There will be plenty of opportunities to fret in the months and years ahead: Floods, famine and fire--a Hieronymous Bosch painting come to life--are just a few ways in which mass death and planetary destruction are predicted to come about.
For centuries, prophets and doomsayers have embarrassed themselves with erroneous end-of-time predictions. Still, for those looking forward to the end of the world, the temptation to name a specific date is hard to resist. Here is a sampling of apocalyptic theory, followed by comments from scientists about their validity.
Who is correct? Only time will tell.
Ice Demise: Richard W. Noone, author of "5/5/2000: Ice: The Ultimate Disaster" (Crown, 1997), claims that May 5 of this year is when Mercury, Venus, Mars, Jupiter and Saturn will be aligned with the Earth for the first time in 6,000 years. On that day, he predicts, an ice buildup at the South Pole will upset Earth's axis and send "trillions of tons" of the stuff toppling into our oceans, which will flood the planet and destroy all known forms of life.
Comment: "The only people who will be hurt by the alignment on May 5, 2000, are people who are foolish enough to spend their money on books discussing it," says UCLA physics and astronomy professor Edward L. Wright.
Handshake of Death: According to the House of Yahweh, a Christian sect, when Yasir Arafat and Yitzhak Rabin shook hands at the White House on Sept. 13, 1993, they began a seven-year tribulation that will end this Sept. 13 and bring about the end of the world.
Comment: "It's absolutely clear in the New Testament that Jesus says no one knows the time of the end, not even he. Only God knows," says Charles Kimball, professor and chairman of the department of religion at Wake Forest University in Winston-Salem, N.C. "The Bible is the absolute word of God, not in error in any way, in terms of science or history, and yet to make these kinds of [predictions] work at all, they have to use a tremendous amount of metaphorical imagery. Obviously, [Yasir Arafat and Yitzhak Rabin] are not in the Bible."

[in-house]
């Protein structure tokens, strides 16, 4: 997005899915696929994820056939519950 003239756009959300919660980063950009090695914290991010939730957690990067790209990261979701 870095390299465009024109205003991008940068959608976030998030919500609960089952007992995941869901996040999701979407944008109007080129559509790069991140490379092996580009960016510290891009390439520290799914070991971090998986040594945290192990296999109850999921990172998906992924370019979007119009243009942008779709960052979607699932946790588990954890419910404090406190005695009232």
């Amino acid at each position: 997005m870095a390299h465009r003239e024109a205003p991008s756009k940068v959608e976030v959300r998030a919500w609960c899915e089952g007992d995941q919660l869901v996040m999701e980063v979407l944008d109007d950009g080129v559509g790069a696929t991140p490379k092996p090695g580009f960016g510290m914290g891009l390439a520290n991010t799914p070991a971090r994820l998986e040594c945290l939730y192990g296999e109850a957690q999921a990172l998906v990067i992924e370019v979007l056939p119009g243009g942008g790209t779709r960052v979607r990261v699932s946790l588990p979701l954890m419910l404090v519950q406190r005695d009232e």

Spaced Out: The Unarius Academy of Science, a UFO-oriented group based in El Cajon, believes that at some point in 2001 (the society doesn't specify a date), a "Pleiadean star ship will land on a rising portion of Atlantis in the area of the Bermuda Triangle." Earth, the Unarians predict, will become "the final world to join an alignment of 33 planets forming an interplanetary confederation for the spiritual renaissance of humankind on Earth."
Comment: "This business of a spaceship in the Pleiades doesn't even come close to being worth discussing. It's just crazy," Wright says. "There is nothing going on in the Pleiades. It's just a cluster of young stars a few hundred light-years away."
The Time is Nigh: Many in the New Age community believe Dec. 21, 2012, will usher in a new era--one that will cause earthly materialism to end and prompt the planet's inhabitants to return to a more natural, spiritual state. The year 2012 marks the end of the 5,128-year Mayan calendar, and, many New Ageists believe, the end of time. Why the Mayan calendar? The Gregorian calendar, now used in most countries of the world, is inaccurate, they say. Based on cycles of the moon, the Mayan calendar is felt to be more in sync with nature.
Comment: Like the Gregorian calendar, the Mayan calendar "is arbitrary," says John Henderson, Mayan expert and professor of anthropology and archeology at Cornell University. "The earliest use of this calendar that we have is late in 36 BC, so they're already projecting 3,000 years back in the past to the beginning point. . . . It didn't begin at the beginning, it began in the middle. So what's clear is that they're projecting back to what they thought was the beginning of the current version of the universe."